Jammeh advised patients receiving his herbal cure to stop their antiretroviral treatment and told them that following his single-dose cure would mean they could no longer infect other people.

The UN envoy to the country was expelled after she expressed doubts about the treatment and warned of its risks. The treatment — which he said was revealed to him in a dream —was still being provided as of 2011 as part of an alternative treatment program that included cures for infertility and hypertension. Gambia’s dictator will open a hospital for his herbal cures by 2015.

Every year hundreds of quacks and pseudo-scientists come up with extraordinary claims of cures for the most lethal diseases. But it’s far more serious when governments back these claims.

And the story is the same every time.

Doctors or traditional healers connected to politicians or the military go to the media directly with untested cures, sometimes following unethical experiments with little scientific significance. They present their claims in a way that looks scientific or in a manner appealing to the general public but provide little information on what the cure is made of or how it works, claiming that it's a national secret. The officials bask in the glory and try to silence critics, not least by casting skepticism as a conspiracy.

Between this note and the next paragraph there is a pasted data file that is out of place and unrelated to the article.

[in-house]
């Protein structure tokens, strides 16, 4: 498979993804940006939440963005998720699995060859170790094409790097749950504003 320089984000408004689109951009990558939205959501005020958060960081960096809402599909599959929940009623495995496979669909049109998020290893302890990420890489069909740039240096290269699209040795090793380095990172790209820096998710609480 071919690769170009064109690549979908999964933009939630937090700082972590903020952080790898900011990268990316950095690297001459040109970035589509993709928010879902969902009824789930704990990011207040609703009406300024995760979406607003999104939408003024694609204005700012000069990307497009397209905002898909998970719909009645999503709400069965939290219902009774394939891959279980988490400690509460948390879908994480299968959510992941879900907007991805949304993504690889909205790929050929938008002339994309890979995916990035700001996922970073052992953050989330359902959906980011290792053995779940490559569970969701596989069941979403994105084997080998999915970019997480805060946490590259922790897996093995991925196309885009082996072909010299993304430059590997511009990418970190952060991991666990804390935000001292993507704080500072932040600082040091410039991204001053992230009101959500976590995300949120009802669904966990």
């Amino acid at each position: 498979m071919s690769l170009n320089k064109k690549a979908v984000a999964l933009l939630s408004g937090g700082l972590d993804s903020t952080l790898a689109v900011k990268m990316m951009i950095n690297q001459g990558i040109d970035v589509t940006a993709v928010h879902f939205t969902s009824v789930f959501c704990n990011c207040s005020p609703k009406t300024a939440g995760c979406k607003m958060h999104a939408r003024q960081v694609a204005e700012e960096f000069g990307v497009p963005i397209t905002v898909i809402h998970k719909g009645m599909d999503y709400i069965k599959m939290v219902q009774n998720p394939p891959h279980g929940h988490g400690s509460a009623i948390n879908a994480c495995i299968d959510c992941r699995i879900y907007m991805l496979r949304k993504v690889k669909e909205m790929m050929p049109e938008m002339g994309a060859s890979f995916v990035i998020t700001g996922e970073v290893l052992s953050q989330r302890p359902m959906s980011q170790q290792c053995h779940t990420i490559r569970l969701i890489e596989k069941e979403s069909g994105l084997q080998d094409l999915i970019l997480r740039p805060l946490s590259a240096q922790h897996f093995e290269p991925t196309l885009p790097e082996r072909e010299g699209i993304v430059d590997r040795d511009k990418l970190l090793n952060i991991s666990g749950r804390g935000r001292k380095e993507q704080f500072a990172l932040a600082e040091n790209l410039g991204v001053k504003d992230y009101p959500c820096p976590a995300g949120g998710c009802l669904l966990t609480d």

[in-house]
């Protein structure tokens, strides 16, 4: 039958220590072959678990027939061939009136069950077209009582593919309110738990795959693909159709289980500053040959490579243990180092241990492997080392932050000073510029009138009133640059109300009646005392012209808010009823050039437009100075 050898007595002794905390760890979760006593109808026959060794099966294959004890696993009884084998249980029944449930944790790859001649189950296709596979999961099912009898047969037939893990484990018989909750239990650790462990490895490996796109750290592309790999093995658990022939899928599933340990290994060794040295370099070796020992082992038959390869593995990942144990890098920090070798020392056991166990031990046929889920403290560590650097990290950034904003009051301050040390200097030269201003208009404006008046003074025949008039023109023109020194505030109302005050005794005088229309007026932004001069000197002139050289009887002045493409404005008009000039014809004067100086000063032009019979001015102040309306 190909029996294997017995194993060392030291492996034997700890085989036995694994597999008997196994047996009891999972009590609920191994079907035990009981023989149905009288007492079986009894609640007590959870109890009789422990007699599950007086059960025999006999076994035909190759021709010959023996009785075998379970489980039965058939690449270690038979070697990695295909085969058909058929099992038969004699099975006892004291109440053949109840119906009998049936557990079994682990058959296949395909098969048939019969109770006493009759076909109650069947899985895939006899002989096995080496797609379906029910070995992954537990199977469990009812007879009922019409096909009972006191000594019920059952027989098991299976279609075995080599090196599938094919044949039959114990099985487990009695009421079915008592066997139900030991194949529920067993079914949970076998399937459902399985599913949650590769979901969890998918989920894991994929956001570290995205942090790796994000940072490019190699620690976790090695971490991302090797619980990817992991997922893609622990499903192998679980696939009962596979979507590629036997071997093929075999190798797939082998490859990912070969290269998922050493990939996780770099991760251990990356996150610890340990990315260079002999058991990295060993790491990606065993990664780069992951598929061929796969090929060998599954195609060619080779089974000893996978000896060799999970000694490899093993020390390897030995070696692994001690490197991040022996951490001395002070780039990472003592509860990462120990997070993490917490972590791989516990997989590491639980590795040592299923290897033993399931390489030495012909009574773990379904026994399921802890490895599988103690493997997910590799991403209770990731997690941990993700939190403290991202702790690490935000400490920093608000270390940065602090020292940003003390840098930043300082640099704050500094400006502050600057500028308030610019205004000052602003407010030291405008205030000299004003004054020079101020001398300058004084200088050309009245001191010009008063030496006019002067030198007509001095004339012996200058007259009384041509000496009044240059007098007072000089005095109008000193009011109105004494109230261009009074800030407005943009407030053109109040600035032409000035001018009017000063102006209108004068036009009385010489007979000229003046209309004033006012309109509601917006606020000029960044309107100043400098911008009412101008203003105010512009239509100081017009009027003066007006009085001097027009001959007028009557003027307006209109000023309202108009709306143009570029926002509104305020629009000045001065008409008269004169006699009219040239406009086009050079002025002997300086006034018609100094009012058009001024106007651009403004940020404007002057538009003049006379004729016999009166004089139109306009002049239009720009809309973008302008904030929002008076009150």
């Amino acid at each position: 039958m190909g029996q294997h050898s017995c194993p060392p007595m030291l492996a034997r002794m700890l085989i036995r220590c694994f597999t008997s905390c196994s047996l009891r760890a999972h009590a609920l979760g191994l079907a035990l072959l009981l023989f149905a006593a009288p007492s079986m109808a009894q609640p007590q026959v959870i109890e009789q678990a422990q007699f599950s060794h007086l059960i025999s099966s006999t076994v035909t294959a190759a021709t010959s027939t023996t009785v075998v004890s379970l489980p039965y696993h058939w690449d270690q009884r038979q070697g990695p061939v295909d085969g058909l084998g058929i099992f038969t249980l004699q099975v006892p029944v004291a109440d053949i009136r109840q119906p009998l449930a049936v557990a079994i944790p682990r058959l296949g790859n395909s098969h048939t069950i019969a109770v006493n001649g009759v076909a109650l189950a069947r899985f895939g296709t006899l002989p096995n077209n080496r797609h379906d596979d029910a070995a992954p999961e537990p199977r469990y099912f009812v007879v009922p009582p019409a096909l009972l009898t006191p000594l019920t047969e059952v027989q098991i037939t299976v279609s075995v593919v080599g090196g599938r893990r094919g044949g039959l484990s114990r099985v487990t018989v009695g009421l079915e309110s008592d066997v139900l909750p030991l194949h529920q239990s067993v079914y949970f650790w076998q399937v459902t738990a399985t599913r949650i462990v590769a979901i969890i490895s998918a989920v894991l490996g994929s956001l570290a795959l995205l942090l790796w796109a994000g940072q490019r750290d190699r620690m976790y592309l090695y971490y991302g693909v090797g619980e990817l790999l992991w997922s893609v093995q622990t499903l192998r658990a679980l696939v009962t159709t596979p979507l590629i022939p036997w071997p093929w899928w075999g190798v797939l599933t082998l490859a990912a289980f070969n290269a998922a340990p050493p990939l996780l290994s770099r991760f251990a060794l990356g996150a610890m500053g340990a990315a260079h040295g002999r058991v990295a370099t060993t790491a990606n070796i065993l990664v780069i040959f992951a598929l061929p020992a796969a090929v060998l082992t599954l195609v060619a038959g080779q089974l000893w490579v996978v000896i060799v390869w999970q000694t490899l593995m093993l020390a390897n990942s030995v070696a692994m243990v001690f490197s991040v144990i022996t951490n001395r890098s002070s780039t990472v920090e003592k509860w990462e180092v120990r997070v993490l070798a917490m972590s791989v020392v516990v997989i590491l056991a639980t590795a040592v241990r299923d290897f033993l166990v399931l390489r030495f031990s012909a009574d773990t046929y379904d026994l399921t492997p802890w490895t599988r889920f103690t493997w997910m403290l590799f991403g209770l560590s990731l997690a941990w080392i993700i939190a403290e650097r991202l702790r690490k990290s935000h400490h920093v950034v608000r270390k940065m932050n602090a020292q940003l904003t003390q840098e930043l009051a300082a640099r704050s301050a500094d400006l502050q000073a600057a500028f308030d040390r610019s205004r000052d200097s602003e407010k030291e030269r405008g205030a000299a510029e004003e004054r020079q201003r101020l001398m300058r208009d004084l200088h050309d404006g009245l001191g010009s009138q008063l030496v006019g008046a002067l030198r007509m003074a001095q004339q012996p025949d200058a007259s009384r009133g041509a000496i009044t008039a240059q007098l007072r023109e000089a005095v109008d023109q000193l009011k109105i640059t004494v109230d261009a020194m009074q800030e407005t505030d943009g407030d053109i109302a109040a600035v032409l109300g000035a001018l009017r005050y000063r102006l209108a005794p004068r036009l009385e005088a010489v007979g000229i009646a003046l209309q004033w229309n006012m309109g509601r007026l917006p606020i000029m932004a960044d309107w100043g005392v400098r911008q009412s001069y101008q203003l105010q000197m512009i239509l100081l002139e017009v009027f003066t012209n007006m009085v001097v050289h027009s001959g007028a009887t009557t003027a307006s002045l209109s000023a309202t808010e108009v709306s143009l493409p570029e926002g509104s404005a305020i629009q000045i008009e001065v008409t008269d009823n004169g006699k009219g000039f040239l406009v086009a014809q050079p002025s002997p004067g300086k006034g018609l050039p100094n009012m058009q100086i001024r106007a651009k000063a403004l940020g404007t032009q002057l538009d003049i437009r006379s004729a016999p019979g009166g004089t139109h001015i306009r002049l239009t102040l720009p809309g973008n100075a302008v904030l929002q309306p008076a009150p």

Some people living with these diseases may be easily influenced by grand claims, due to little or no access to specific treatments, discriminatory treatment or frustration with the limitations of the available treatments.

Egypt has the highest prevalence of Hepatitis C in the world, and access to treatment is limited. The latest approved medication, which is much easier to administer and has fewer side effects, is outrageously expensive. A ban has been in place since 2010 preventing HCV screening for applicants, but the practice persists in some private companies. Meanwhile, young people living with the virus are often refused jobs abroad, which may be their only escape from poverty.

False hope offered by miracle cures and promoted by authoritarian regimes with no accountability can cause extensive and lasting harm and, as in the case in South Africa, the loss of so many lives.